“We, the citizens of secular and democratic India, are shocked to witness the moves of the state governments ruled by the BJP and other political parties, targeting Christians, Muslims, Dalits, Adivasis and Hindu women using Anti-Conversion Laws in India.

Hindutva elements in various parties, and specially those evolving from the Rashtriya Swayamsewak Sangh and the Hindu Mahasabha, successfully lobbied hard to enact the first Anti-Conversion Law in Odisha in 1967, followed by nine other states in India.

These include Madhya Pradesh, Chhattisgarh, Jharkhand, Gujarat, Rajasthan, Uttarakhand, Himachal Pradesh, and Arunachal Pradesh. In Tamil Nadu, the then All India Anna DMK party chief J. Jayalalitha enacted such a law, but withdrew it following a strong protest in the state.

Wherever the Anti-Conversion Law, ironically called the Freedom of Religion Act, was passed, it became a justification for the persecution of the minorities and other marginalized identities. The attacks on these minorities grew sharply in recent years since this law was tweaked and used as a weapon targeting the dignity of Christians and Muslims.

The latest debate on Anti-Conversion Law is in the state of Karnataka today, where resistance is building up to ensure that the Bill passed by the Legislative Assembly, does not become law.

For the Hindutva forces, the Anti-Conversion Law is a path towards establishing a Hindu Rashtra [Hindu State] in India which would disenfranchise Muslims and Christians, converting the democratic secular republic into a theocratic and xenophobic state.

It is not just Muslims and Christians, the primary targets – this law has existential implications for Dalits, Adivasis, and some sections of the Hindu community. It also targets women’s sexual and social freedom.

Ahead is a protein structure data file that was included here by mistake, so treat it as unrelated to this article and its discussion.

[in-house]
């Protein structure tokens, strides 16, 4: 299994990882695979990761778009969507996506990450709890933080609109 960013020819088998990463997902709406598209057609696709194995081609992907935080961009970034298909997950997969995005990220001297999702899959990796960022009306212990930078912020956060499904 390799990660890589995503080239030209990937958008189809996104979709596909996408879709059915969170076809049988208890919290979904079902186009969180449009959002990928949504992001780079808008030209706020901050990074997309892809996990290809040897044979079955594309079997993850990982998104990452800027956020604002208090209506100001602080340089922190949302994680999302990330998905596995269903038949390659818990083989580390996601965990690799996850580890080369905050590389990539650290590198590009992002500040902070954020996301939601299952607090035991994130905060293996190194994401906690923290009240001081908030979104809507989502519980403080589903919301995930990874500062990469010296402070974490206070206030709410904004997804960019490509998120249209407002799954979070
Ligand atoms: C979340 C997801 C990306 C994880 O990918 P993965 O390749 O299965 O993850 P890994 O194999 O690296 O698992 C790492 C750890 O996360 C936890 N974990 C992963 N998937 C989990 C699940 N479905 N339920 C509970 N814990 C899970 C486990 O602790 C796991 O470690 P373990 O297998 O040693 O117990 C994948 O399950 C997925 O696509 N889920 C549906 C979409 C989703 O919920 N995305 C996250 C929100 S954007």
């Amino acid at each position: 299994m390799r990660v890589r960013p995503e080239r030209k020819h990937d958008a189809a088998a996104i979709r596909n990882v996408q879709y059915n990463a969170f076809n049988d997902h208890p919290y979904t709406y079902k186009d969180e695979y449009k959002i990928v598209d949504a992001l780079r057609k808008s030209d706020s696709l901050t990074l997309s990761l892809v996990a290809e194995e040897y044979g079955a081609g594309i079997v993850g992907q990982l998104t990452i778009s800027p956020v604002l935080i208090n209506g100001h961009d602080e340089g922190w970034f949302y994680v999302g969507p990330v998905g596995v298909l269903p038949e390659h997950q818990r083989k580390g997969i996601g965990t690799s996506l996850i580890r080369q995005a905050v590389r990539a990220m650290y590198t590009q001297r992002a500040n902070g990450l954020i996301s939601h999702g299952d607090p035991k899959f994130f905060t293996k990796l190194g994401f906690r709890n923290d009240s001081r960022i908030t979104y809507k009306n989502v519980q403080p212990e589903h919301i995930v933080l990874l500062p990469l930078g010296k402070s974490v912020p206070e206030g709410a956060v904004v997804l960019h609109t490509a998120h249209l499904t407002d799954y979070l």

Any Dalit who chooses to convert to Christianity or Islam loses the constitutional provisions of reservations in government employment and in educational institutions. More critically, they also lose the protection of the Anti-Untouchability laws. However the current laws all accept conversions to Sikhism, Buddhism or Jainism, as legitimate and with continuing benefits of reservations which they had under the Hindu faith.

Anyone who does choose to join a new religion is now required to prove that he or she was not converted by force, or coercion, inducement or allurement.

These laws are far more draconian than they look at first sight. They target Christianity and Islam. They encourage a return to Hinduism. But at the grassroots, they put coercive pressure on Dalits and Adivasis to not profess Christianity or Islam.

Coercion and blackmail are implicit in the notorious Article 341 Part 3, which is immediately evoked to take away their rights of reservation and protection. In effect, a Dalit forced by the State to remain in Hinduism.

For Islam and Christianity, it means that while they can personally profess their religion, they no longer have the right to propagate their faith. This goes against Article 25 in the Constitution of India which says people have “freedom of conscience and free profession, practice and propagation of religion”.

Not only does it discriminate against the Christian and Islamic religions, it undermines the secular foundations of the Constitution which treats all religions equally.

Since 2019 this notorious law has also targeted women, taking away their agency in the most personal of issues of their sexuality, and criminalising their choice of a Muslim or Christian as a life partner. Women now require government approval to marry a Muslim or a Christian. It exposes women to physical harm and social disgrace as even distant relatives can move the law against an intended inter-faith marriage. The man she chose will be arrested for a non-bailable offence.